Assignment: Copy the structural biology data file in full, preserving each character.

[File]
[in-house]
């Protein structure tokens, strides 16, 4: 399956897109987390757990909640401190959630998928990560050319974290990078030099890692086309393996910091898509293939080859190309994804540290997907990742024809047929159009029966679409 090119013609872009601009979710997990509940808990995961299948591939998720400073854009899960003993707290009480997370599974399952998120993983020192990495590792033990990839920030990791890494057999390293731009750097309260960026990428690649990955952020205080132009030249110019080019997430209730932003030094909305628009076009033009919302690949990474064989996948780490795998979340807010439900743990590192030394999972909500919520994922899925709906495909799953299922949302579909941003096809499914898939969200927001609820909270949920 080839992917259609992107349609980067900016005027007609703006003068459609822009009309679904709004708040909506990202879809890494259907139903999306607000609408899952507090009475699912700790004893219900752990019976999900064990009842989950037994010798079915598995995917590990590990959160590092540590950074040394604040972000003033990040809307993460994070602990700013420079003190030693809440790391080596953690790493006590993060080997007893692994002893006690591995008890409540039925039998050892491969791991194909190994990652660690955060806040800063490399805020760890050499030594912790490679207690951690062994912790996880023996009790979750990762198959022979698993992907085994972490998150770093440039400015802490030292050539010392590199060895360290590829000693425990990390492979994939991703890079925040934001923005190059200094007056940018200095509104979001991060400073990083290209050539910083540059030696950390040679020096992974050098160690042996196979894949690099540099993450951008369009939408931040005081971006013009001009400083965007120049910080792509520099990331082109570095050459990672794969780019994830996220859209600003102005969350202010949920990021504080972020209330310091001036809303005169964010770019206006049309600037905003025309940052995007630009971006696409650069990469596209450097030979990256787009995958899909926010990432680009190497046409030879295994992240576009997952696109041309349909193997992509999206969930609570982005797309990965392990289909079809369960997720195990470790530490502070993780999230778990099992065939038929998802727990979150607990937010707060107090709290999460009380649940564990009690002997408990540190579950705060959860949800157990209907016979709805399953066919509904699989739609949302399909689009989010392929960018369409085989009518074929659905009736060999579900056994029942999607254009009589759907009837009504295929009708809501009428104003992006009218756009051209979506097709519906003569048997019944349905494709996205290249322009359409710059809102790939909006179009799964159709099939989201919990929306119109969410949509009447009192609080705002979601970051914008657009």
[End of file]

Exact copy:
[in-house]
């Protein structure tokens, strides 16, 4: 399956897109987390757990909640401190959630998928990560050319974290990078030099890692086309393996910091898509293939080859190309994804540290997907990742024809047929159009029966679409 090119013609872009601009979710997990509940808990995961299948591939998720400073854009899960003993707290009480997370599974399952998120993983020192990495590792033990990839920030990791890494057999390293731009750097309260960026990428690649990955952020205080132009030249110019080019997430209730932003030094909305628009076009033009919302690949990474064989996948780490795998979340807010439900743990590192030394999972909500919520994922899925709906495909799953299922949302579909941003096809499914898939969200927001609820909270949920 080839992917259609992107349609980067900016005027007609703006003068459609822009009309679904709004708040909506990202879809890494259907139903999306607000609408899952507090009475699912700790004893219900752990019976999900064990009842989950037994010798079915598995995917590990590990959160590092540590950074040394604040972000003033990040809307993460994070602990700013420079003190030693809440790391080596953690790493006590993060080997007893692994002893006690591995008890409540039925039998050892491969791991194909190994990652660690955060806040800063490399805020760890050499030594912790490679207690951690062994912790996880023996009790979750990762198959022979698993992907085994972490998150770093440039400015802490030292050539010392590199060895360290590829000693425990990390492979994939991703890079925040934001923005190059200094007056940018200095509104979001991060400073990083290209050539910083540059030696950390040679020096992974050098160690042996196979894949690099540099993450951008369009939408931040005081971006013009001009400083965007120049910080792509520099990331082109570095050459990672794969780019994830996220859209600003102005969350202010949920990021504080972020209330310091001036809303005169964010770019206006049309600037905003025309940052995007630009971006696409650069990469596209450097030979990256787009995958899909926010990432680009190497046409030879295994992240576009997952696109041309349909193997992509999206969930609570982005797309990965392990289909079809369960997720195990470790530490502070993780999230778990099992065939038929998802727990979150607990937010707060107090709290999460009380649940564990009690002997408990540190579950705060959860949800157990209907016979709805399953066919509904699989739609949302399909689009989010392929960018369409085989009518074929659905009736060999579900056994029942999607254009009589759907009837009504295929009708809501009428104003992006009218756009051209979506097709519906003569048997019944349905494709996205290249322009359409710059809102790939909006179009799964159709099939989201919990929306119109969410949509009447009192609080705002979601970051914008657009």